In May this year parents in Whitley Bay and Monkseaton were given a glossy booklet by North Tyneside Council explaining their proposed options for school reorganisation. Despite earlier assurances, there was no option given for retaining an enhanced three tier system of education provision. The council’s preferred option is to close four middle schools, and extend/build other sites to accomodate the children in a two tier system of education.
There is, however, a much wider picture to consider when looking at this issue. In 1997, the council were asked by the Dfee (Department for Education and Employment – see links – to cut 1023 surplus places in schools in the borough. The author of this order was the then schools minister, Mr.Stephen Byers – also of course a local MP since 1992.
The reorganisation of schools in the borough was proposed as the answer to this order, which is why the council keep saying they have a statutory duty to review school provision. Our schools are to be changed under Phase 3 of the borough-wide reorganisation. North Tyneside would then have all schools in a two tier system. The main problem we have with this is that surplus places are not and never were a major problem in the Whitely Bay/Monkseaton pyramids.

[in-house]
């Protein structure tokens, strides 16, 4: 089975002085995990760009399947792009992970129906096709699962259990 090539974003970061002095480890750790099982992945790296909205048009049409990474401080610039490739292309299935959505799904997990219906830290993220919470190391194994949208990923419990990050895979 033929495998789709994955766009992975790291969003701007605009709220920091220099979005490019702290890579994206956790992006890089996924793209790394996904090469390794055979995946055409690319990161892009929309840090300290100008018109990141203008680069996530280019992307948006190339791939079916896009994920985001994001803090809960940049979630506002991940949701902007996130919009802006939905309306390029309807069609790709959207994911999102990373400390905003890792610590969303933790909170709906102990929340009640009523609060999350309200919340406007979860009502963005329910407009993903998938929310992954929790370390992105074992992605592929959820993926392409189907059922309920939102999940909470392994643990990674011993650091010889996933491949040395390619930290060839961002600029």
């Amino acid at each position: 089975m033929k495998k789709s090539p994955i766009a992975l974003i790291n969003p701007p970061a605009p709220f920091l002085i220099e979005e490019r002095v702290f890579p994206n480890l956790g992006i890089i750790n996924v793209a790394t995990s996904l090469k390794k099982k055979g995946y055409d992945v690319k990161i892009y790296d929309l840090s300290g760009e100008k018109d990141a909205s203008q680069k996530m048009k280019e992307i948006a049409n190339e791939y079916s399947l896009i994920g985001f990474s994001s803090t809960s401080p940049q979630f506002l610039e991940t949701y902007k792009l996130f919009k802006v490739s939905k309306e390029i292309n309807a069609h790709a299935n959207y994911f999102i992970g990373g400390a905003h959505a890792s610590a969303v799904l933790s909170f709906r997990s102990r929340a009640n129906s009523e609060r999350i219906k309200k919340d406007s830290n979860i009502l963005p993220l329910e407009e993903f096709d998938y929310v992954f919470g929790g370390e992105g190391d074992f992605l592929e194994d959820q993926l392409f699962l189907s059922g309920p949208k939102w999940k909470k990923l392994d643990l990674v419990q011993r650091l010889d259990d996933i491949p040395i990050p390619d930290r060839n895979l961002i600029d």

The argument about the benefits of the two tier system versus the three tier can and does go on forever. Even the education commission which the council paid for could not conclude that one system is better than the other. One of the authors of the research misquoted by the council told us that it boils down to individual schools and teachers. We think that our schools’ performance speaks for itself. Our schools consistently achieve good and improving results. Though there has been no official release yet of the 2000 results, both Marden Bridge Middle and Valley Gardens Middle have Key stage 2 SATs results which have gone well up on last year’s, and are above the national average. Whitley Bay High is the only maintained school in the borough to be placed in the top 600 nationally for its GCSE results.
Since in our opinion there are no sound supportable educational reasons for change, we can only conclude that the real reasons are to do with money. Closing schools and putting children into extended sites frees up the land from the closed schools and saves on certain running costs. We know that local authorities all over the country are going down this route because of certain governmnet policies and initiatives.